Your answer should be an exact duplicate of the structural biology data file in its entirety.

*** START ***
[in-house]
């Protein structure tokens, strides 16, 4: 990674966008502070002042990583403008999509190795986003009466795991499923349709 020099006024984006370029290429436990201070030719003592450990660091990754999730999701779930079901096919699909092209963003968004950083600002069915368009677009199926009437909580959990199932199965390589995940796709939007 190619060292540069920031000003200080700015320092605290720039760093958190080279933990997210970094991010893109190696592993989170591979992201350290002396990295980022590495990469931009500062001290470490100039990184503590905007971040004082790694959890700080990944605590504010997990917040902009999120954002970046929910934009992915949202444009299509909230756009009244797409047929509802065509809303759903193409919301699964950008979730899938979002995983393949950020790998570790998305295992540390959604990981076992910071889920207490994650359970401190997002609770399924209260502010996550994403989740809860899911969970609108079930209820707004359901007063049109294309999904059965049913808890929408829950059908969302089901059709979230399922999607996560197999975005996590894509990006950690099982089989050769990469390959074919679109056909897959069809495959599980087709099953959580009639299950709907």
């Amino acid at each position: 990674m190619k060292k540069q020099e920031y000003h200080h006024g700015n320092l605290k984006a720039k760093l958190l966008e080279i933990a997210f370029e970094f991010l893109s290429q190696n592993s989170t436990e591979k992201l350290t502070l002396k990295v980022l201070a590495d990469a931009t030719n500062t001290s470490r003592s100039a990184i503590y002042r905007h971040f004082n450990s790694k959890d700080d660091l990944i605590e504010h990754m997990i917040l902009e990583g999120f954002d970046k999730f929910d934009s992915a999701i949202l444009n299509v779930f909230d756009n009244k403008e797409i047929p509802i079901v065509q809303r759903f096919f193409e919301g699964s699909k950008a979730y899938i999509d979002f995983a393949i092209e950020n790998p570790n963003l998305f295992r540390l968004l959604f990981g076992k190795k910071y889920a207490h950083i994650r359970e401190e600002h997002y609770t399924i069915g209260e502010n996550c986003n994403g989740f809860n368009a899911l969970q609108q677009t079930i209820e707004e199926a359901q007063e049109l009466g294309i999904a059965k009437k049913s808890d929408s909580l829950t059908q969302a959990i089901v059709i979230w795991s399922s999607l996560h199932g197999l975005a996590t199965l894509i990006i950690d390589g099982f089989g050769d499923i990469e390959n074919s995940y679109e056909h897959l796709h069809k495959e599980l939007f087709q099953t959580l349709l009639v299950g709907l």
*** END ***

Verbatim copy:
[in-house]
């Protein structure tokens, strides 16, 4: 990674966008502070002042990583403008999509190795986003009466795991499923349709 020099006024984006370029290429436990201070030719003592450990660091990754999730999701779930079901096919699909092209963003968004950083600002069915368009677009199926009437909580959990199932199965390589995940796709939007 190619060292540069920031000003200080700015320092605290720039760093958190080279933990997210970094991010893109190696592993989170591979992201350290002396990295980022590495990469931009500062001290470490100039990184503590905007971040004082790694959890700080990944605590504010997990917040902009999120954002970046929910934009992915949202444009299509909230756009009244797409047929509802065509809303759903193409919301699964950008979730899938979002995983393949950020790998570790998305295992540390959604990981076992910071889920207490994650359970401190997002609770399924209260502010996550994403989740809860899911969970609108079930209820707004359901007063049109294309999904059965049913808890929408829950059908969302089901059709979230399922999607996560197999975005996590894509990006950690099982089989050769990469390959074919679109056909897959069809495959599980087709099953959580009639299950709907």
């Amino acid at each position: 990674m190619k060292k540069q020099e920031y000003h200080h006024g700015n320092l605290k984006a720039k760093l958190l966008e080279i933990a997210f370029e970094f991010l893109s290429q190696n592993s989170t436990e591979k992201l350290t502070l002396k990295v980022l201070a590495d990469a931009t030719n500062t001290s470490r003592s100039a990184i503590y002042r905007h971040f004082n450990s790694k959890d700080d660091l990944i605590e504010h990754m997990i917040l902009e990583g999120f954002d970046k999730f929910d934009s992915a999701i949202l444009n299509v779930f909230d756009n009244k403008e797409i047929p509802i079901v065509q809303r759903f096919f193409e919301g699964s699909k950008a979730y899938i999509d979002f995983a393949i092209e950020n790998p570790n963003l998305f295992r540390l968004l959604f990981g076992k190795k910071y889920a207490h950083i994650r359970e401190e600002h997002y609770t399924i069915g209260e502010n996550c986003n994403g989740f809860n368009a899911l969970q609108q677009t079930i209820e707004e199926a359901q007063e049109l009466g294309i999904a059965k009437k049913s808890d929408s909580l829950t059908q969302a959990i089901v059709i979230w795991s399922s999607l996560h199932g197999l975005a996590t199965l894509i990006i950690d390589g099982f089989g050769d499923i990469e390959n074919s995940y679109e056909h897959l796709h069809k495959e599980l939007f087709q099953t959580l349709l009639v299950g709907l």